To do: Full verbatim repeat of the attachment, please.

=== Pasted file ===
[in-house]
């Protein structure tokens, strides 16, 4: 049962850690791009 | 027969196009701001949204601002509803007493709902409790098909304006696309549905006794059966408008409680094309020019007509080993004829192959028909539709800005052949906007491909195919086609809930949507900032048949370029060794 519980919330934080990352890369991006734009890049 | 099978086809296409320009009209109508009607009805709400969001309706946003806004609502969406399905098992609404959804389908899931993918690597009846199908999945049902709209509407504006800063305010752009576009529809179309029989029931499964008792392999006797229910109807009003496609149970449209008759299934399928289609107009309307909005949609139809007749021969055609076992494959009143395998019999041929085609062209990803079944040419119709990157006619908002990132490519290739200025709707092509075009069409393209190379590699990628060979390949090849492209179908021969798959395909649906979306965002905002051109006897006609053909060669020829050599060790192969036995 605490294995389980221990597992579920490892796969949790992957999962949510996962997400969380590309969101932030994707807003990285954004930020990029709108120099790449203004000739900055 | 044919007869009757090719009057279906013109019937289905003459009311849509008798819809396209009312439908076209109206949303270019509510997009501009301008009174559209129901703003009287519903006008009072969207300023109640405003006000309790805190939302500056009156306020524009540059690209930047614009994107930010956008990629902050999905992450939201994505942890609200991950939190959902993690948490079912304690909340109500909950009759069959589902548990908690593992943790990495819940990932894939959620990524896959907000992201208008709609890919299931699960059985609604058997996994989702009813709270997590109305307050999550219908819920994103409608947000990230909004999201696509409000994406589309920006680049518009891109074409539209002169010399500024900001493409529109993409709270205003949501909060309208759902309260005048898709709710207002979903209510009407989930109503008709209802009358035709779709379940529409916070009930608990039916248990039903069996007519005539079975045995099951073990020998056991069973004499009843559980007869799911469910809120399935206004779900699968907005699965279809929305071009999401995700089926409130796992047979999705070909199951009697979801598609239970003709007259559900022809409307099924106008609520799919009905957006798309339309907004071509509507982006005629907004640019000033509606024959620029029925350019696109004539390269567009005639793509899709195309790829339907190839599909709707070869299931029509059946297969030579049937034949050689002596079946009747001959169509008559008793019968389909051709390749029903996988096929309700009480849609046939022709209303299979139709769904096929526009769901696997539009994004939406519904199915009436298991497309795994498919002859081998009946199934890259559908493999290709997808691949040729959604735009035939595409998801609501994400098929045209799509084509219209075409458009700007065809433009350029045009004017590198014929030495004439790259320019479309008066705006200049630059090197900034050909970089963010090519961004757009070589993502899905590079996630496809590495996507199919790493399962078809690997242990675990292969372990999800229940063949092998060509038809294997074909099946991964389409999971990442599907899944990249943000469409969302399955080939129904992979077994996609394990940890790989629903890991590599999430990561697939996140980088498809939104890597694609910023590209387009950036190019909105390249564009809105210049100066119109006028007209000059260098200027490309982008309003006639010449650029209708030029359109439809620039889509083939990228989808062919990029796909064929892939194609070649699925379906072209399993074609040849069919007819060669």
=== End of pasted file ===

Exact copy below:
[in-house]
């Protein structure tokens, strides 16, 4: 049962850690791009 | 027969196009701001949204601002509803007493709902409790098909304006696309549905006794059966408008409680094309020019007509080993004829192959028909539709800005052949906007491909195919086609809930949507900032048949370029060794 519980919330934080990352890369991006734009890049 | 099978086809296409320009009209109508009607009805709400969001309706946003806004609502969406399905098992609404959804389908899931993918690597009846199908999945049902709209509407504006800063305010752009576009529809179309029989029931499964008792392999006797229910109807009003496609149970449209008759299934399928289609107009309307909005949609139809007749021969055609076992494959009143395998019999041929085609062209990803079944040419119709990157006619908002990132490519290739200025709707092509075009069409393209190379590699990628060979390949090849492209179908021969798959395909649906979306965002905002051109006897006609053909060669020829050599060790192969036995 605490294995389980221990597992579920490892796969949790992957999962949510996962997400969380590309969101932030994707807003990285954004930020990029709108120099790449203004000739900055 | 044919007869009757090719009057279906013109019937289905003459009311849509008798819809396209009312439908076209109206949303270019509510997009501009301008009174559209129901703003009287519903006008009072969207300023109640405003006000309790805190939302500056009156306020524009540059690209930047614009994107930010956008990629902050999905992450939201994505942890609200991950939190959902993690948490079912304690909340109500909950009759069959589902548990908690593992943790990495819940990932894939959620990524896959907000992201208008709609890919299931699960059985609604058997996994989702009813709270997590109305307050999550219908819920994103409608947000990230909004999201696509409000994406589309920006680049518009891109074409539209002169010399500024900001493409529109993409709270205003949501909060309208759902309260005048898709709710207002979903209510009407989930109503008709209802009358035709779709379940529409916070009930608990039916248990039903069996007519005539079975045995099951073990020998056991069973004499009843559980007869799911469910809120399935206004779900699968907005699965279809929305071009999401995700089926409130796992047979999705070909199951009697979801598609239970003709007259559900022809409307099924106008609520799919009905957006798309339309907004071509509507982006005629907004640019000033509606024959620029029925350019696109004539390269567009005639793509899709195309790829339907190839599909709707070869299931029509059946297969030579049937034949050689002596079946009747001959169509008559008793019968389909051709390749029903996988096929309700009480849609046939022709209303299979139709769904096929526009769901696997539009994004939406519904199915009436298991497309795994498919002859081998009946199934890259559908493999290709997808691949040729959604735009035939595409998801609501994400098929045209799509084509219209075409458009700007065809433009350029045009004017590198014929030495004439790259320019479309008066705006200049630059090197900034050909970089963010090519961004757009070589993502899905590079996630496809590495996507199919790493399962078809690997242990675990292969372990999800229940063949092998060509038809294997074909099946991964389409999971990442599907899944990249943000469409969302399955080939129904992979077994996609394990940890790989629903890991590599999430990561697939996140980088498809939104890597694609910023590209387009950036190019909105390249564009809105210049100066119109006028007209000059260098200027490309982008309003006639010449650029209708030029359109439809620039889509083939990228989808062919990029796909064929892939194609070649699925379906072209399993074609040849069919007819060669």